27/07/2016 08:35 BST | Updated 27/07/2017 06:12 BST

Is Reality Television an Internship Into the Entertainment Industry?

When someone asks do you watch Big Brother it's one of two reactions you get; "OMG yes what do you think of it last night" or you get "oh no it's not my type of thing" which is fair enough. Everyone is not going to like the same types of shows. But there's a type of snobbery when it comes to Big Brother and especially it's participants.

Now inevitably as it is a reality TV show individuals are chosen as characters and the more outspoken and quirky the better. But many of these housemates genuinely want a career in media and are using this as a stepping-stone to launch or re-launch a career.

When Ryan was evicted from the most recent BBUK, he admitted he has hopes of becoming a television presenter. Rylan Clark-Neal who interviewed him on Bit On The Side began on X Factor, made and name for himself and carved a media career. Granted he is brilliant at his job but would he ever have gotten the chance to show of his presenting skills had he not been known?

My point is that those who want to work in media often spend years trying to knock down doors and get a leg into the industry. It is a famously difficult industry to break into. So why not put yourself out there make a name for yourself, hopefully some money and a career to boot?

Anna Nolan, Brian Dowling, Rylan Clarke-Neal, Olly Murs are just some of the names that went on to have careers in the entertainment industry after reality shows.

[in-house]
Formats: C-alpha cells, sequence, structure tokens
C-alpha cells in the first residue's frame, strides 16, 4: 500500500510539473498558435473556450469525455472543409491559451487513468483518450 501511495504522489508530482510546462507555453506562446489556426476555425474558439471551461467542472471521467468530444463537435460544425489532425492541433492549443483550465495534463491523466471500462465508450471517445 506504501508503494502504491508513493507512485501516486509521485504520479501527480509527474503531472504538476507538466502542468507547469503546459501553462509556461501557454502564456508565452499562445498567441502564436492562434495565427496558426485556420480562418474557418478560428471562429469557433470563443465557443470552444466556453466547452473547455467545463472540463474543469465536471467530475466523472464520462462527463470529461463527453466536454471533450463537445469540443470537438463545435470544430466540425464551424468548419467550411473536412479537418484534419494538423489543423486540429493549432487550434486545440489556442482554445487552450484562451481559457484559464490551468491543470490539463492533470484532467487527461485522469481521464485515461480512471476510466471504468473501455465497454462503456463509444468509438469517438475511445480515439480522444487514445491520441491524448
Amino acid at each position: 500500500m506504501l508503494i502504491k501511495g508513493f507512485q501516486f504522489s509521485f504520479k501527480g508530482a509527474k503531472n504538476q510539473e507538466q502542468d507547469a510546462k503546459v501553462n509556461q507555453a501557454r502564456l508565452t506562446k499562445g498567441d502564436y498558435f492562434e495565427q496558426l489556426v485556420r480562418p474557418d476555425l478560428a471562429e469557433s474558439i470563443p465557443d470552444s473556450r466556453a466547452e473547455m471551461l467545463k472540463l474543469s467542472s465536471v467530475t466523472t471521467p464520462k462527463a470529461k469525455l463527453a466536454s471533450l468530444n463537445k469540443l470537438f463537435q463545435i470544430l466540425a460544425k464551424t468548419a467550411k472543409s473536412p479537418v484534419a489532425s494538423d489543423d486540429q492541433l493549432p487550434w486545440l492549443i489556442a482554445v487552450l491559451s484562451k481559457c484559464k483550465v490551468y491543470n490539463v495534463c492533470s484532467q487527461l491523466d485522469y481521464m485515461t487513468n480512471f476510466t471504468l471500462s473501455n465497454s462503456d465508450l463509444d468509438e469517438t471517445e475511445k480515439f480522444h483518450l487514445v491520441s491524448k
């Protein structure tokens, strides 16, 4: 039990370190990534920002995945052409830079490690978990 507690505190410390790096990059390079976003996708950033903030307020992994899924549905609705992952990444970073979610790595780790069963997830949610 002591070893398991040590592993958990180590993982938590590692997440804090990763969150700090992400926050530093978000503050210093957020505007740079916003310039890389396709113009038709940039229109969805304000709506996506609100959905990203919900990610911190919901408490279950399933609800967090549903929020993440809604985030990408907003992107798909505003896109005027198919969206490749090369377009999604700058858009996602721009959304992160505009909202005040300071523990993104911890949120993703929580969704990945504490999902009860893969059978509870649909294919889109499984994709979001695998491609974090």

Now I know there are those that will say work for it, go to college and study presenting, journalism or acting. But even those who have gone the traditional academic route end up on this 'fast track'. And I can see why people look to reality TV in this day and age as it seems to be what works.

Blame should not be placed at the foot of the contestants but the industry for this reality. Those putting themselves forward are just trying to get ahead in the only way they know how. It is simply the process that works right now.

You have camera time, you have interacted with the public, you have experience behind the scenes in dealing with production staff; it's like a mini crash course in television and all that goes with it.

For producers and future employers it's a really long interview process and getting the publics reactions to individual personalities without having to commit to anything.

I applaud those who have seen how the entry process is working and are willing to put themselves out there. Does the system need to change, probably but in the meantime reality TV is the selection process for many of our future entertainers and presenters.

People might give out and say it's a short cut but why go through the 'correct process' if it is expensive and has a longer path to success? It's not always about working harder but smarter. So maybe the housemates are the smart ones after all.